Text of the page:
You never know what you’re going to get at an Eels show, as any fan of their knows. And as their fans know, the Eels is really just E and indeed, at the El Rey, it was just him. He had one other guy helping him on instruments, as well as reading sections from E’s book, and I wouldn’t complain that it was any less of a show even though it wasn’t a full band and the ticket was $40. Apparently, a bit before the show he had fired Butch, the only other constant member of the band since E decided to form a band. The show was mostly acoustic, with a few bits of really loud electric-guitar, including a raved-up version of “Novocain for the Soul”, and a neat drum solo where E took over playing the drums from the other guy, while still playing, not missing a beat, then back again. It’s a shame that the Eels’ music is often thought of as a novelty, as evidenced by the easy, expected laughs during “It’s a Motherfucker,” which begins with those words and is actually a very sad song. The music could be considered quirky but I would never say it’s meant as a joke. As a matter of fact, their second album, Electro-Shock Blues, is on my list of Most Depressing Albums and it’s also often considered their best one by other. It may seem funny on the surface but there’s pain underneath, like a lot of the best music. That night in concert E was a little closer to Beck than They Might Be Giants but whatever form he takes, he puts on a good show.
I don't remember Vanessa being an Eels or E fan but it was her idea to go to the show. We probably drank.
Wednesday, April 16, 2008
Wednesday, April 2, 2008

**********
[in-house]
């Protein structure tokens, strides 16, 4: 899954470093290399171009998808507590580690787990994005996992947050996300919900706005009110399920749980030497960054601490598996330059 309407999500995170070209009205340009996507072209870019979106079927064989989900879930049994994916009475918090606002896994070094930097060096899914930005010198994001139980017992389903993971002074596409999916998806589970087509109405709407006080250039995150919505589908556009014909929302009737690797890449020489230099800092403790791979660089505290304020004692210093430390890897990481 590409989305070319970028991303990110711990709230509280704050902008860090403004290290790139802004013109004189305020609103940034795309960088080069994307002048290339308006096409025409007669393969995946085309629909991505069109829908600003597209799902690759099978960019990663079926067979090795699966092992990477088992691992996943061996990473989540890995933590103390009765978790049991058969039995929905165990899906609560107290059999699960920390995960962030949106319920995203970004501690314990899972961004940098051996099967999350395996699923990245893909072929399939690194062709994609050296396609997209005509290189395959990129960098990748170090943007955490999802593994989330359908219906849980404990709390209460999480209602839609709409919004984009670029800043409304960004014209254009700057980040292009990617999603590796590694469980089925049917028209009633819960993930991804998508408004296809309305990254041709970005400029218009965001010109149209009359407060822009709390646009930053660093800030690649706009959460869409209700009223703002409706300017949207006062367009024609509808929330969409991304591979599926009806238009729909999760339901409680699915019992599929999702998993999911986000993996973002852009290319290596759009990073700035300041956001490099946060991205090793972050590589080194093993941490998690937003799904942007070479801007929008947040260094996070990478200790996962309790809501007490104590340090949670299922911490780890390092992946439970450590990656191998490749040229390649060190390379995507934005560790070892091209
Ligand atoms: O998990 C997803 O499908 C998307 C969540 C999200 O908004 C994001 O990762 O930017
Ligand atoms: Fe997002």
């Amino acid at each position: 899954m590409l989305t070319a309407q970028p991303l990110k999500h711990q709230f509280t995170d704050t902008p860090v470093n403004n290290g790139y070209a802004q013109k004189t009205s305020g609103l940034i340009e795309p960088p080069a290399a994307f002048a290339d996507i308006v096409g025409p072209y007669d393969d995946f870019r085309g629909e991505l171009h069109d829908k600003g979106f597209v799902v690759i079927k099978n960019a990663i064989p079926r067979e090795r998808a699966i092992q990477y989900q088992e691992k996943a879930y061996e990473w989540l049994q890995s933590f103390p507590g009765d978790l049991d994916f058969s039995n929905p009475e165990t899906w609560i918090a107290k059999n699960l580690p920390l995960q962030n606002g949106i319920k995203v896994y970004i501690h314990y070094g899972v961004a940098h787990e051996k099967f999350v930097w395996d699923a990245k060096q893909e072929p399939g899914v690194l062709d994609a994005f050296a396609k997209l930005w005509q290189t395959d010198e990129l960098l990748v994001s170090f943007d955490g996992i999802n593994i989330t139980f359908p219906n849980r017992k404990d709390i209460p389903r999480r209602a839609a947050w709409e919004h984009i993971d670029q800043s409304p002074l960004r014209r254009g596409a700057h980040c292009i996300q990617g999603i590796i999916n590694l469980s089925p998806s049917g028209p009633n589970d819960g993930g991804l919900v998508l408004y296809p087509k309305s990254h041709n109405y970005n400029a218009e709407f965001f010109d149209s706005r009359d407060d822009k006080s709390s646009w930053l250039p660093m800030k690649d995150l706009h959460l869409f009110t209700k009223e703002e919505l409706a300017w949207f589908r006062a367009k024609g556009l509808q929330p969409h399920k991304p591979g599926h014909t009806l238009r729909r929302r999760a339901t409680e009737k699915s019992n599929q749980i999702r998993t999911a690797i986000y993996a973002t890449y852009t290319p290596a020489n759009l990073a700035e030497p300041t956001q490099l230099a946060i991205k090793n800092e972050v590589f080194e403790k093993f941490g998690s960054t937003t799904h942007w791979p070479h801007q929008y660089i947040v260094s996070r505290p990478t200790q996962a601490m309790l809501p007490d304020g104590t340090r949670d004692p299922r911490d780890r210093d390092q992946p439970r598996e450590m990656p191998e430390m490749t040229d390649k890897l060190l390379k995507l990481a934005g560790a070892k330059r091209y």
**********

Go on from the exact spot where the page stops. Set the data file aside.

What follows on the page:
The show with the Gutter Twins, featuring Greg Dulli of the Afghan Whigs and Twilight Singers, and Mark Lanegan of the Screaming Trees and Queens of the Stone Age, was exactly what I expected: dark, grinding rock that's great to drink to (though I hadn't planned to drink until I got there and ran into a friend from work). They played most of their album and a track or two of Lanegan's solo stuff and, after a satisfying set, left the stage. The crowd cheered and waited for an encore... then the house-lights came up, music came on over the P.A., and the bouncers shuffled everyone out. No encore? Now, a band isn't obligated to play more, especially after they played for a good hour (almost to the minute), but it was disappointing, since we all wanted more and saw no reason why there wouldn't be. Even worse, I'd read a review of some of the other shows they'd played and was really looking forward to some of the stuff they'd play post-set (especially some Twilight Singers stuff and, if I wished hard enough, maybe a 'Whigs track). It was good enough but, right at the end, turned out to be a bit of a let-down. Openers Great Northern were good, very polished, leading me to think they were from other bands but all I could find is that the guitarist used to be in 30 Seconds to Mars. As a warm-up act they were great. This was also the show where I imfamously paid $25 to park across the street from the place (being no street parking in the area, even on a weekday night). Sometimes I want to tell Hollywood that it can fuck itself, even when it has good shows.